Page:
James Cameron's Love-Hate Relationship With TechnologyS

James Cameron started as an effects wizard for Roger Corman, and all of his films have expanded the technology of movie-making. But his films are also all about the ways technology can fail us or destroy us. What gives?

With Avatar now making enough money to justify its reportedly obscene budget, it's the perfect time to look at the central contradiction of Cameron's career. And IFC has a terrific essay looking at all the ways that Cameron has used high tech to tell stories about technology that will let you down or try to kill you. Writes Matt Singer:

Though we often associate Cameron's work with major advances in the field of special effects - think of the watery alien tendril in 1989's "The Abyss," or the liquid metal T-1000 in "Terminator 2: Judgment Day" - his movies consistently paint an unflattering portrait of technology, one that depicts it as something that is, at best, inadequate or, at worst, downright malevolent. Every film he has made since the original "Terminator," even the ones that aren't science-fiction or fantasy films like "True Lies and "Titanic," has used state-of-the-art filmmaking tools to tell stories about the way technology fails human beings.

In The Terminator, not only is a machine from the future trying to kill Sarah Connor, but her roommate bites it because she's listening to a walkman, and Sarah nearly dies because she babbles her plans to a machine: her answering machine. In Terminator 2, two machines battle over Sarah's fate, and this time it's the obsolescence of the "good" Terminator that poses a problem. And Aliens is the flipside of Avatar, in which the technological humans are outmatched by a force of nature — except it's a ravenous xenomorph horde instead of blue hippies. (And both movies end with a showdown between a human and an alien, where the human wears a robotic suit.) In The Abyss, Ed Harris gets trapped on the bottom of the ocean trying to prevent a nuclear explosion, and doesn't have enough oxygen to return to safety.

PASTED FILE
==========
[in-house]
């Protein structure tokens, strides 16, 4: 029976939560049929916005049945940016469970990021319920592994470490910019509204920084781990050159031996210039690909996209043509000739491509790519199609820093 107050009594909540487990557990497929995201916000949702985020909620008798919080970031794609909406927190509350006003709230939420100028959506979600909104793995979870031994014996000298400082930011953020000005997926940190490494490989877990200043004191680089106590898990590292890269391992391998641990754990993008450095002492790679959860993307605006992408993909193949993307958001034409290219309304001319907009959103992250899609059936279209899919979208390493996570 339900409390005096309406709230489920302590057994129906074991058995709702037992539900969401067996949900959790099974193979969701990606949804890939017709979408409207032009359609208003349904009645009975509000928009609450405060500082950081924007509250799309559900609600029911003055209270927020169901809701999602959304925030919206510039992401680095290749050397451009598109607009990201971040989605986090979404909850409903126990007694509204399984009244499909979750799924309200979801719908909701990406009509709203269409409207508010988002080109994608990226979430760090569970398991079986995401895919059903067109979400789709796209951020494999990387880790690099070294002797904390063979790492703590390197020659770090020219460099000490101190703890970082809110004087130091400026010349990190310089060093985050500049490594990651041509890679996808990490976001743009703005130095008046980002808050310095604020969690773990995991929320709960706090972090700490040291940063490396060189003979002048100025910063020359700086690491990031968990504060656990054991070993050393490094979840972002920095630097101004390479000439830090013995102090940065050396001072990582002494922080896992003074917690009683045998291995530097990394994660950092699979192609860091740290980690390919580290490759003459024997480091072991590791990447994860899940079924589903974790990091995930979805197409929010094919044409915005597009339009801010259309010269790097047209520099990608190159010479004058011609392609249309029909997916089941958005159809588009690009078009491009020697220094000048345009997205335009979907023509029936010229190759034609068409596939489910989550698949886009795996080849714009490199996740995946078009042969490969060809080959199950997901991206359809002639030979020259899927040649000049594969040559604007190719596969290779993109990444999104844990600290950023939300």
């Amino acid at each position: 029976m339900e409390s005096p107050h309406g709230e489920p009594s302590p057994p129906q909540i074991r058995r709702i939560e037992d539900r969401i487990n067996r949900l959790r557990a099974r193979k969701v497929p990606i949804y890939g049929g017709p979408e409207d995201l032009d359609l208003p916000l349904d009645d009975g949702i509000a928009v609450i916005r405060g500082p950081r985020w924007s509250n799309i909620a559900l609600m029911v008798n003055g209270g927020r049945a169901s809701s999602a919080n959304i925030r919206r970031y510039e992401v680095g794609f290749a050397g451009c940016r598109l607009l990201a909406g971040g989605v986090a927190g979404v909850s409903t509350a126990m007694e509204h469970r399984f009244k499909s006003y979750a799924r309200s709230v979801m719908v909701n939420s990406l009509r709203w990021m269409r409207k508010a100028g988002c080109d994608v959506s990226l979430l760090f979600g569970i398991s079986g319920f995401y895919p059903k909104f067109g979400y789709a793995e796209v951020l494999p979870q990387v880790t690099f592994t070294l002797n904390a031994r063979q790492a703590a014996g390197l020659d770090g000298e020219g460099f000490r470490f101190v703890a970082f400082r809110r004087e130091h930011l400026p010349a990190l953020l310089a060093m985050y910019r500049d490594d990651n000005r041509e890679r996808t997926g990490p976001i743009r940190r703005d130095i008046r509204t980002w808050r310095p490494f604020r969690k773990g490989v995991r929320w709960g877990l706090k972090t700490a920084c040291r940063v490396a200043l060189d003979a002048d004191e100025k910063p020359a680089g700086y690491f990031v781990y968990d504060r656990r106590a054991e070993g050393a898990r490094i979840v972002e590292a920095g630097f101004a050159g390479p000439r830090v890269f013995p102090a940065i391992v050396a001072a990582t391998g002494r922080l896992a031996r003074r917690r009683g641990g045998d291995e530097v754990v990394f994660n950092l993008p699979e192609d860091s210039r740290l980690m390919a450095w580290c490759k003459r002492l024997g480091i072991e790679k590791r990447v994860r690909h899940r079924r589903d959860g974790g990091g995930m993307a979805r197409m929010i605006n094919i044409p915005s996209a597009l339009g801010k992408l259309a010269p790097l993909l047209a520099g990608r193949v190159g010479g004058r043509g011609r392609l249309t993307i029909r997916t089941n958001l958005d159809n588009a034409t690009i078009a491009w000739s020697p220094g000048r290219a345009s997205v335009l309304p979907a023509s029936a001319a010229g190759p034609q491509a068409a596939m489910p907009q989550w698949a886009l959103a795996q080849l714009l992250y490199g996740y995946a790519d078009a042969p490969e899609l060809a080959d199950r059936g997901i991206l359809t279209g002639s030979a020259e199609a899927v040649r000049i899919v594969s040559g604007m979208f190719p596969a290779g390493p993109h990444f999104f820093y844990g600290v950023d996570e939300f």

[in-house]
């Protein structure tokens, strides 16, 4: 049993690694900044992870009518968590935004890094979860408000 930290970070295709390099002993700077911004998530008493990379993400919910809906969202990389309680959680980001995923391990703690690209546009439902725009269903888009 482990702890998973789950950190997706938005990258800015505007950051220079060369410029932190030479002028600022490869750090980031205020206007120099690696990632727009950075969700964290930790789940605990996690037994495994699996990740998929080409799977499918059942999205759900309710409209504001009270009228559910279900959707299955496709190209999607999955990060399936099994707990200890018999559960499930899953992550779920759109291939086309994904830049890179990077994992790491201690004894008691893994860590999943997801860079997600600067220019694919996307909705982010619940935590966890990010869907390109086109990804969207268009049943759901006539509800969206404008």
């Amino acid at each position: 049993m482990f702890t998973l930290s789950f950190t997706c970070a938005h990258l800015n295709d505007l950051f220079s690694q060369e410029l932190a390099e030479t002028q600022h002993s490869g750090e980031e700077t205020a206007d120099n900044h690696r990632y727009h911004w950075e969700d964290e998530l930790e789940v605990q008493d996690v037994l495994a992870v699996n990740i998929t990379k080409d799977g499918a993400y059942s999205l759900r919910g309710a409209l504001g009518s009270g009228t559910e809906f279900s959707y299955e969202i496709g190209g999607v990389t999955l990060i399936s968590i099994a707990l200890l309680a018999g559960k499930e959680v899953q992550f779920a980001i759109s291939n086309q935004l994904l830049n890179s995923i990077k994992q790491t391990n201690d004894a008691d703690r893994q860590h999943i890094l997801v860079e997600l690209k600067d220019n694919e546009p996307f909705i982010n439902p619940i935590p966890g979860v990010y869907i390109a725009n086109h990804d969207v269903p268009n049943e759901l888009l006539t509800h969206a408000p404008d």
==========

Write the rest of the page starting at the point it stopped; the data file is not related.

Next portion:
Weirdly, Singer points out that at the end of Avatar, with — spoiler alert — almost all the humans banished, the moon of Pandora has been transformed at last into a purely natural world, without any artificial crap. And it's at that moment that Pandora becomes most computer-generated, with almost no live-action elements remaining. [IFC]